For most of us this makes perfect sense while some may still consider padded bike shorts optional. However, for an obese or morbidly obese person wearing protective padding is essential to the quality of bicycling enjoyment.  As a weight loss camp operator, my success hinges on enabling a positive experience for the fitness and weight loss client during each and every activity session.  That is why I insist on providing the best padded cycling shorts for big men and women seeking weight loss through fitness. Success begins with being properly attired.

At Debra Stefan Fitness and Weight Loss Residence, clients stay for one to four months at a time. During this time they undergo a full schedule of daily activities in pursuit of fitness and weight loss goals. Cycling is at the top of the agenda. Single speed cruisers, mountain bikes, even industrial tricycles are used for a variety of conditioning progressions in a number of outdoor locations. Classified as a non-weight bearing fitness activity, cycling can be done even when you think you are too tired or too sore to do anything else. Low intensity riding or high intensity, continuity is the key to optimal results. Cycling lays the cornerstone of our daily schedule.

Cross-training with a variety of non-weight bearing exercise is essential for continued fitness and weight loss progress and exercise adherence. Weight-bearing activities such as walking, running, and hiking can cause joint stress, inflammation and setbacks in training. When weight-bearing or impact exercise is simply not an option, cycling becomes the most effective approach. Being properly attired before either indoor or outdoor cycling is preliminary.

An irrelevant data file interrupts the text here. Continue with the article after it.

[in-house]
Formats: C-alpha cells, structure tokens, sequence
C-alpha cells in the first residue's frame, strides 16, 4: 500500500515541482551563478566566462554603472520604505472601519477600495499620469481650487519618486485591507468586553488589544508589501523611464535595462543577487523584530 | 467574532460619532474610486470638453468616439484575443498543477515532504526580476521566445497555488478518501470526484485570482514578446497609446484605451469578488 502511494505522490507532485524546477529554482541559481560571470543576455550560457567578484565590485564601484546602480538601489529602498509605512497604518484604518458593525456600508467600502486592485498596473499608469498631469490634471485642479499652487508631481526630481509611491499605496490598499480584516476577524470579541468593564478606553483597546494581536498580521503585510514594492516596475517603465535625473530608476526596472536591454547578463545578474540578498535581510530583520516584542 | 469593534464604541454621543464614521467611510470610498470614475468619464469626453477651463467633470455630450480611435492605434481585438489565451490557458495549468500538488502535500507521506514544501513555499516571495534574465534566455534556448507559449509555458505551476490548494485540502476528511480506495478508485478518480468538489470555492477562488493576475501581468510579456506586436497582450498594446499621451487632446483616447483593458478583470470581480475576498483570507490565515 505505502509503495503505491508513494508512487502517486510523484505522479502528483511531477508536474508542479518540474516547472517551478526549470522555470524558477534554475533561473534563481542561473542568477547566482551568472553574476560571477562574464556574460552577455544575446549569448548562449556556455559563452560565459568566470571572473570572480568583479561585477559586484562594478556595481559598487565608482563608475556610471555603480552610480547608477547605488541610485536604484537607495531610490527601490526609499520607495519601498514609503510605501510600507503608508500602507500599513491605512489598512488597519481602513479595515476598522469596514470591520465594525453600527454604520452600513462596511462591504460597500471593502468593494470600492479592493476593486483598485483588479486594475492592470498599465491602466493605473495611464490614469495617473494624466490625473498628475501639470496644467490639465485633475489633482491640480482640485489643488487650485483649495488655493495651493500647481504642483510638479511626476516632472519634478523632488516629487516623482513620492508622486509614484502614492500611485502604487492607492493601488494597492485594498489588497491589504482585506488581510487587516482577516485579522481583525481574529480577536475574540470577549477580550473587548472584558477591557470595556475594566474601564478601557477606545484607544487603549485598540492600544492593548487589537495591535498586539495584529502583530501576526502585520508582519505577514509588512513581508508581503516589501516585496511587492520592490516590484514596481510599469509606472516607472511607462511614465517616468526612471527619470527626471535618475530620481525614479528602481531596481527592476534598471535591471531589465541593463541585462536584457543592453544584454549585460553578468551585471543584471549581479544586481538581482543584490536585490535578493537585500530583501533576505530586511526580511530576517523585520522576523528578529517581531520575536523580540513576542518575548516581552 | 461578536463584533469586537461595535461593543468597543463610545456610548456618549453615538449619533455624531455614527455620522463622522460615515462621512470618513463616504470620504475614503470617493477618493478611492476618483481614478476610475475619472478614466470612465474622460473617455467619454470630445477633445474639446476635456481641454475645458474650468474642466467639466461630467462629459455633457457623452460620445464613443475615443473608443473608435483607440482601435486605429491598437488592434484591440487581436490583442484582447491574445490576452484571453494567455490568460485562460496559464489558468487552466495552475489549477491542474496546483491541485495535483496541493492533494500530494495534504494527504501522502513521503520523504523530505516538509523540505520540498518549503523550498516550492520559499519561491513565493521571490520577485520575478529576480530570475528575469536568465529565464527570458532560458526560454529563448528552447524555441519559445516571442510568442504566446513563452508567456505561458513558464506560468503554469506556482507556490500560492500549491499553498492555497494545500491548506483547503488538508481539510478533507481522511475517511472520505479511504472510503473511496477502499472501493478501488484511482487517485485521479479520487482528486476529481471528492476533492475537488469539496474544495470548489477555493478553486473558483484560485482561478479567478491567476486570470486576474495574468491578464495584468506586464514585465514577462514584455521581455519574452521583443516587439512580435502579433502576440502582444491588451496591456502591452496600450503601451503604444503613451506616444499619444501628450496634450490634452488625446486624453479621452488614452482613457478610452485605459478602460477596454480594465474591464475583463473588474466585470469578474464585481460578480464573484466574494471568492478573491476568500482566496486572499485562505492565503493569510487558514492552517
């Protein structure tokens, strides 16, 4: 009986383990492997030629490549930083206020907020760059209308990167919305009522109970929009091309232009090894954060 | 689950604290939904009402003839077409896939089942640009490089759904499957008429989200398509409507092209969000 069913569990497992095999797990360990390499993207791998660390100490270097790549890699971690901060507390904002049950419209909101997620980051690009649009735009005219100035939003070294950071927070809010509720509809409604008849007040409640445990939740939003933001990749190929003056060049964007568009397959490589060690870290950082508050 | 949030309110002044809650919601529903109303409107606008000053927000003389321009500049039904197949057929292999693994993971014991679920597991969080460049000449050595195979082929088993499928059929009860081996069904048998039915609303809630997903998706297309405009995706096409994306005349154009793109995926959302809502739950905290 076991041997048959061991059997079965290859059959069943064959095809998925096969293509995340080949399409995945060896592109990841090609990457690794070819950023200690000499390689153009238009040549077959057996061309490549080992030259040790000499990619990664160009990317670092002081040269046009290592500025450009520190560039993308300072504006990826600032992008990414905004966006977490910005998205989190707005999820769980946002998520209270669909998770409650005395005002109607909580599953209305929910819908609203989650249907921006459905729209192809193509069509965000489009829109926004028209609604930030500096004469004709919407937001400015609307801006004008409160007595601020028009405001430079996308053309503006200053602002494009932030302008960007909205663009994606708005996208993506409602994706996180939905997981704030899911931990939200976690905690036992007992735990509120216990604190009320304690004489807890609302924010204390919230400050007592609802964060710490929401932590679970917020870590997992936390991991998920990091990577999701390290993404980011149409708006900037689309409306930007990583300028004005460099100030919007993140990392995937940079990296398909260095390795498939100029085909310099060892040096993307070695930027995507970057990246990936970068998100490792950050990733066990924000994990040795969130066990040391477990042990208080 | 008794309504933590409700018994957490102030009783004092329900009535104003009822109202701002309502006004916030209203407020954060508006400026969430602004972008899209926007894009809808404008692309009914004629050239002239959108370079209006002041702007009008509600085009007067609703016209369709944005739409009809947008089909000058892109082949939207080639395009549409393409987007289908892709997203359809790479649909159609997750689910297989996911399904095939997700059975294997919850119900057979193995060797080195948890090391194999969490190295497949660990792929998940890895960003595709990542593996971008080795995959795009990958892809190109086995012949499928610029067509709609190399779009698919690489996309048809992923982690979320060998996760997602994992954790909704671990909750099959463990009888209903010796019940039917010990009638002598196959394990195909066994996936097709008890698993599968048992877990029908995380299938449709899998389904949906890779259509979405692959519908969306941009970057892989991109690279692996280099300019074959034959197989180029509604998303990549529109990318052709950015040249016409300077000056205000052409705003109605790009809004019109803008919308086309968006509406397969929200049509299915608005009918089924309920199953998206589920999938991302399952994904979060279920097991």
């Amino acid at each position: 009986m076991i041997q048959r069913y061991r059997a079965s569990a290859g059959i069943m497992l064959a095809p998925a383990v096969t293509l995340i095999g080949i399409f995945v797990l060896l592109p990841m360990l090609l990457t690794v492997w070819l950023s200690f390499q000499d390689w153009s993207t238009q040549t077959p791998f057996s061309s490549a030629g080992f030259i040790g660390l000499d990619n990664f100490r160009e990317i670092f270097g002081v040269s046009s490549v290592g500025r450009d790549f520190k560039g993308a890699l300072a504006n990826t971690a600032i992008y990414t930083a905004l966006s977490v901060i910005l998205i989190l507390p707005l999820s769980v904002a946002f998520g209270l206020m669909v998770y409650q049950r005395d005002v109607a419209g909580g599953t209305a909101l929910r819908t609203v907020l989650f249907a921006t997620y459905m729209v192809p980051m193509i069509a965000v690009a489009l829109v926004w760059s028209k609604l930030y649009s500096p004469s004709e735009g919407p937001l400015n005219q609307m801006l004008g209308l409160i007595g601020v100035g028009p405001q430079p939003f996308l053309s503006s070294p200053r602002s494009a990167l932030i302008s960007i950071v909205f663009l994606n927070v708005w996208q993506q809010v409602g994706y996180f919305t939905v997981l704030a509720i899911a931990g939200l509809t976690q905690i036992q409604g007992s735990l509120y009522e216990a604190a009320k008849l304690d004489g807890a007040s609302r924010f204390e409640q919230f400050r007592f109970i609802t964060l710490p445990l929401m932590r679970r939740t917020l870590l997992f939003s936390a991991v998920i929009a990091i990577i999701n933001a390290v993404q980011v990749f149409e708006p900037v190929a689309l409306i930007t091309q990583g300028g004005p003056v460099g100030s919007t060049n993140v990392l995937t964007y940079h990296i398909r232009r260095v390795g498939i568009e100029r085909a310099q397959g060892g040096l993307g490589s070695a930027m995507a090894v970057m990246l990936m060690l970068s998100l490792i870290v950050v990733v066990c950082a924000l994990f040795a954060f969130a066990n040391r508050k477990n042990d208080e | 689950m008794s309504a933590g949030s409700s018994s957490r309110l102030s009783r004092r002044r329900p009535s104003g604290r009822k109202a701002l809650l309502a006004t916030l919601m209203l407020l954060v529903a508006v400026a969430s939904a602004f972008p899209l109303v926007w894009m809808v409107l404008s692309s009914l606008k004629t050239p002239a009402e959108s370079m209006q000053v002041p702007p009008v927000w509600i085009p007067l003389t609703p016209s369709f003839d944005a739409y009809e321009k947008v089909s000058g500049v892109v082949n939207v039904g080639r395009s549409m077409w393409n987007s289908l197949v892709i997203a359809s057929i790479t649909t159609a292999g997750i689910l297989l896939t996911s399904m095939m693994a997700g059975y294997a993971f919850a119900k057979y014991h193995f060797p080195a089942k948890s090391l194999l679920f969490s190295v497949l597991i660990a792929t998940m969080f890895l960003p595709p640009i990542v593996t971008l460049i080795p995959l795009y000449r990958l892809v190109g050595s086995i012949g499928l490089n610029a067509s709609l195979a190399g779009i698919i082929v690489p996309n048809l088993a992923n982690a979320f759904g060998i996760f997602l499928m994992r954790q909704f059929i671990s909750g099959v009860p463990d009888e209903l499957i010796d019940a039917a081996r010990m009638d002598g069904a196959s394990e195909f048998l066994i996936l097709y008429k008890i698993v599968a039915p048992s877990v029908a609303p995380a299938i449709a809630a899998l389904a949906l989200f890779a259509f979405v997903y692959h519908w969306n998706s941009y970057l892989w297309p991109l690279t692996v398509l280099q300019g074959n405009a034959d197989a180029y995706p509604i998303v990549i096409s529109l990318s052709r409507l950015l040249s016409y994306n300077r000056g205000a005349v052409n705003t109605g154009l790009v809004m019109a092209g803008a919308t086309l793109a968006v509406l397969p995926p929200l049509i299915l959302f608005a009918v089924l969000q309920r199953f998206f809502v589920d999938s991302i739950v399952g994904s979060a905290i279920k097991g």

All it takes is one incident of negligence to render rawness that makes mere walking a painful endeavor. This presents a two-fold concern. One is that of friction and the other is that of pressure.Compression fabric protects the inner thighs from rubbing or abrading the skin during movement.  Body weight pressure onto the small area of the bike seat takes time to build enough tissue density to withstand long bouts of pressure. Allow enough time for your body to become accustomed to this pressure.  Especially in the beginning, it will be vital to avoid too much too soon. 

The best advice for anyone involved in cycling activity is to wear padded bike shorts at all times.

Tuesday, June 25, 2013

DIY: How to Give Your Frame a New Paint Job